Though Fenwick ‘never saw his estate in many years but when he went to choose a Parliament man, ... he was always sure to be chose himself with none or little expense’. At the first general election of 1679, the King and the Duke of York solicited his interest for the latter’s servant, Ralph Widdrington, ‘reputed a Papist’. Fenwick, however, not only supported Delaval but contributed £1,000 to his expenses and they continued to represent the county in all the Exclusion Parliaments. Shaftesbury marked him ‘vile’, but he was appointed only to the committee of elections and privileges in 1679, and did not vote on the exclusion bill. In 1680 he was among those instructed to bring in a bill to limit imports of Scottish cattle, which had been presented as a grievance by the Northumberland grand jury. In the Oxford Parliament he was again appointed only to the elections committee. At the summer assizes he refused the address approving the dissolution as sent down by the Duke of Newcastle (Henry Cavendish), saying that ‘he would do nothing but in open court, and would not sign anything but what the grand jury approved’. But he was out of the county in the following year when the feud with the Widdrington faction reached ‘a dangerous crisis’. Although denied Newcastle’s support in 1685 he retained his seat amid great rejoicings. In James II’s Parliament he was named to the committee for the disbandment accounts. But on the news of Argyll’s landing in Scotland he was sent north to take command of the local forces, to Widdrington’s mortification. He was not in the House during the discussion of Monmouth’s attainder, and the allegation that he carried it up to the Lords is a later malicious invention.6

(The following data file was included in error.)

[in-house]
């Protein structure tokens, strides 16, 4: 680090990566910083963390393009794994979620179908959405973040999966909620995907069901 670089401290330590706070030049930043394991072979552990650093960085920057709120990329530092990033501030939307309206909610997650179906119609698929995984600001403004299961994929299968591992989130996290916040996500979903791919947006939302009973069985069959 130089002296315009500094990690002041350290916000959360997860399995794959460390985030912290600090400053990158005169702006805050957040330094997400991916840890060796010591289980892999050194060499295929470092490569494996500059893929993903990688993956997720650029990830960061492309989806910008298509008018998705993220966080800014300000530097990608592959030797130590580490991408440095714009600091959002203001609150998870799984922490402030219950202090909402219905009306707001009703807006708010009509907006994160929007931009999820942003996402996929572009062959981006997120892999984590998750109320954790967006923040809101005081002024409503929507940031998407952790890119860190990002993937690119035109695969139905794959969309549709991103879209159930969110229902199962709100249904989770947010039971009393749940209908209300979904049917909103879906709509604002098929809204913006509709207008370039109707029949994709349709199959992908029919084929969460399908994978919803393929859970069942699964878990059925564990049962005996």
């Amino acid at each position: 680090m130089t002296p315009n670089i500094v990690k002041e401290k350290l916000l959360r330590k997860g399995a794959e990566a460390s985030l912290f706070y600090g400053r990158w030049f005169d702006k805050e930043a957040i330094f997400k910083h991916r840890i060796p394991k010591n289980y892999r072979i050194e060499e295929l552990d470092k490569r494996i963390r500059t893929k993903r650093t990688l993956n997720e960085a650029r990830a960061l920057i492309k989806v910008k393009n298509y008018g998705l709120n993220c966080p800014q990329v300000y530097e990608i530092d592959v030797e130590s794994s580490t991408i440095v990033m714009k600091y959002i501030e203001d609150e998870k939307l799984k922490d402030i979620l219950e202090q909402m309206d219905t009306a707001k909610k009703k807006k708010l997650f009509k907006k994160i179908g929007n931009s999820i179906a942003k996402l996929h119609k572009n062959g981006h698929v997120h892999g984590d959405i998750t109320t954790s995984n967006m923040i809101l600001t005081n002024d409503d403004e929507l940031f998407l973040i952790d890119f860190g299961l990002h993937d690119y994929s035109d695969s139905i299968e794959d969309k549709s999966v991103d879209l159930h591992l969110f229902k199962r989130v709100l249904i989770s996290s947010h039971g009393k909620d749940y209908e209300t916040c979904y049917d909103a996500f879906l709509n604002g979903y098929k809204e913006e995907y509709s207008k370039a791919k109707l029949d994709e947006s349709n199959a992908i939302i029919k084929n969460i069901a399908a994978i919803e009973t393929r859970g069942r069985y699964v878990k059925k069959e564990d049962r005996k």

To Newcastle’s questions on the repeal of the Test Act and Penal Laws, Fenwick replied with studied insolence: